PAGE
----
No disrespect to taut legal thrillers, but after watching The Fight it’s safe to say nothing will stack up to the real thing during the Trump administration. What began outside a New York court just days after the inauguration in 2017—the night the ACLU scored an early victory against the administration’s first version of what would become the “Muslim ban”—inspired documentary filmmaker Elyse Steinberg (Weiner) to follow the legal organization’s urgent and frequent races against the clock to challenge the administration’s advances on just about every key issue the group defends.
Surprisingly, given the marquee cases the group has been involved in over the years, this is the first time they allowed access inside their offices. Much less surprisingly, that turned out to be a smart move under this administration: the filmmakers (Steinberg, along with co-directors Eli Despres and Josh Kriegman) have no shortage of legal battles to follow.
Steinberg knows how to humanize her subjects. (She made Anthony Weiner almost sympathetic, after all.) The ACLU lawyers followed in the film are big names in their practice area, and recognizable faces to cable news watchers or the kind of person who has a favorite vice president. But it’s the less guarded moments that reveal the full gravity of this work: Dale Ho flubbing the lines in front of a mirror that he’ll later deliver to the Supreme Court, or Brigitte Amiri celebrating a major win with “train wine” on the Northeast Corridor. It’s equal parts grim and joyful.
To both the filmmakers’ and the ACLU’s credit, there’s acknowledgement that the headline wins are tempered by the reality of the American legal system. Even the wins might only be temporary, as the administration endlessly finds ways to retool the laws in ways that pass muster with a sympathetic Supreme Court.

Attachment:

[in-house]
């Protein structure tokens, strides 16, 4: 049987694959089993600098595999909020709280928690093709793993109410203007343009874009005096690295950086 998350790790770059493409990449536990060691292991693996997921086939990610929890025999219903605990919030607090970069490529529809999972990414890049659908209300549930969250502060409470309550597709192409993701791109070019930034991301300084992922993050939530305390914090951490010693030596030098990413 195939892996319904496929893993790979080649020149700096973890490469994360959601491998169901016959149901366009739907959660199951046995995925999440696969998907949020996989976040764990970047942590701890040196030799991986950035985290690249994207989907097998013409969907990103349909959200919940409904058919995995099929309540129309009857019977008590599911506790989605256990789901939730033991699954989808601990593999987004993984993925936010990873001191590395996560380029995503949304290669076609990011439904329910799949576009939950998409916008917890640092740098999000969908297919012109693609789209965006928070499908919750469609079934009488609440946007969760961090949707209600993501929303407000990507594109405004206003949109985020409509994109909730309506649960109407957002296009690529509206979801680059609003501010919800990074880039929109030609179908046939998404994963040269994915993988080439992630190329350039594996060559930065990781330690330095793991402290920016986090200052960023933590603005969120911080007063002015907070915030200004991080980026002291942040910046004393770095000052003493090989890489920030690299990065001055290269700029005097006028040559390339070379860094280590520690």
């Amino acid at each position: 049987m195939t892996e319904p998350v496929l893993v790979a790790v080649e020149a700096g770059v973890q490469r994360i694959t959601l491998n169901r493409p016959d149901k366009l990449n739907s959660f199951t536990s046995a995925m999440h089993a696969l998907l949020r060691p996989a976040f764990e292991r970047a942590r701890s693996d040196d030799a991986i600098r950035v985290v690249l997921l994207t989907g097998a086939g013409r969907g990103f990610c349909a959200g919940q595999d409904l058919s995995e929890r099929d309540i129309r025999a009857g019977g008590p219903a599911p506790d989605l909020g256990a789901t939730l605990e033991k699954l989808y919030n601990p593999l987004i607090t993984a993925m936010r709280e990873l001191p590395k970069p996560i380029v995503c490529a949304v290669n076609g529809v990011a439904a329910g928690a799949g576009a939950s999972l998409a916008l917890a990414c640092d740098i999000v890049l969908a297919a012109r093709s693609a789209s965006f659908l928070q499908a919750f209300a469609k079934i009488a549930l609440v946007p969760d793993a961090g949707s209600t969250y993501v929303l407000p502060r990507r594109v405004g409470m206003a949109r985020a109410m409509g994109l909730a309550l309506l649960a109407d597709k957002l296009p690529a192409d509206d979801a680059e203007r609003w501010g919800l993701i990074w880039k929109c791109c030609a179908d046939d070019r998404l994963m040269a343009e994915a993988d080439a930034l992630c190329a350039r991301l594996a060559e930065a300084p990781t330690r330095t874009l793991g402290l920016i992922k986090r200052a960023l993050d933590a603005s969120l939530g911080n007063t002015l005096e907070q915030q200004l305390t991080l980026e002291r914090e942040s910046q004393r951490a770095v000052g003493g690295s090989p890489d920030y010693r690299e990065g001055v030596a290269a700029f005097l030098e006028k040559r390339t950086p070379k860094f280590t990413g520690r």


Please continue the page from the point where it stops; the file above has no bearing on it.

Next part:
In these moments, the film’s main players seem to tiptoe up to a line of nihilism. But only just up to that line. We hear lawyers sigh that arguing the merits of a case doesn’t always matter in front of the nation’s highest court. And then there’s the criticism from those within the organization itself over their role in Charlottesville, and what free speech and democracy look like in this era.
Ultimately though, this cri de coeur isn’t looking to dismantle the entire system… yet. (Let’s see how disheveled they look if there’s another four years of this.) The film’s subjects refuse to jettison small-d democratic values, or a belief in the foundation on which these laws are built. It’s inspiring, in the way that Charlie Brown thinking he’s going to get that football this time is also a testament to the human spirit or something.
The filmmakers are aware of this contradiction too, though. It’s why the most powerful moments don’t take place in august courtrooms like the generic biopics these cases are bound to spawn some day. Instead, it’s with the individual people at the heart of the cases—the lawyers, eschewing private practice to go from airport to airport forever in search of a phone charger, but especially the anonymous people who found themselves in life or death situations with their fate hanging on the decision of a handful of judges.
For one of these cases, “Ms. L” v. ICE, the camera crew is present when the asylum-seeking mother reunites with her daughter after being separated by the government. She sheds tears of joy, but also lets out a shocking, endless wail. These cases might have good endings, but not happy ones.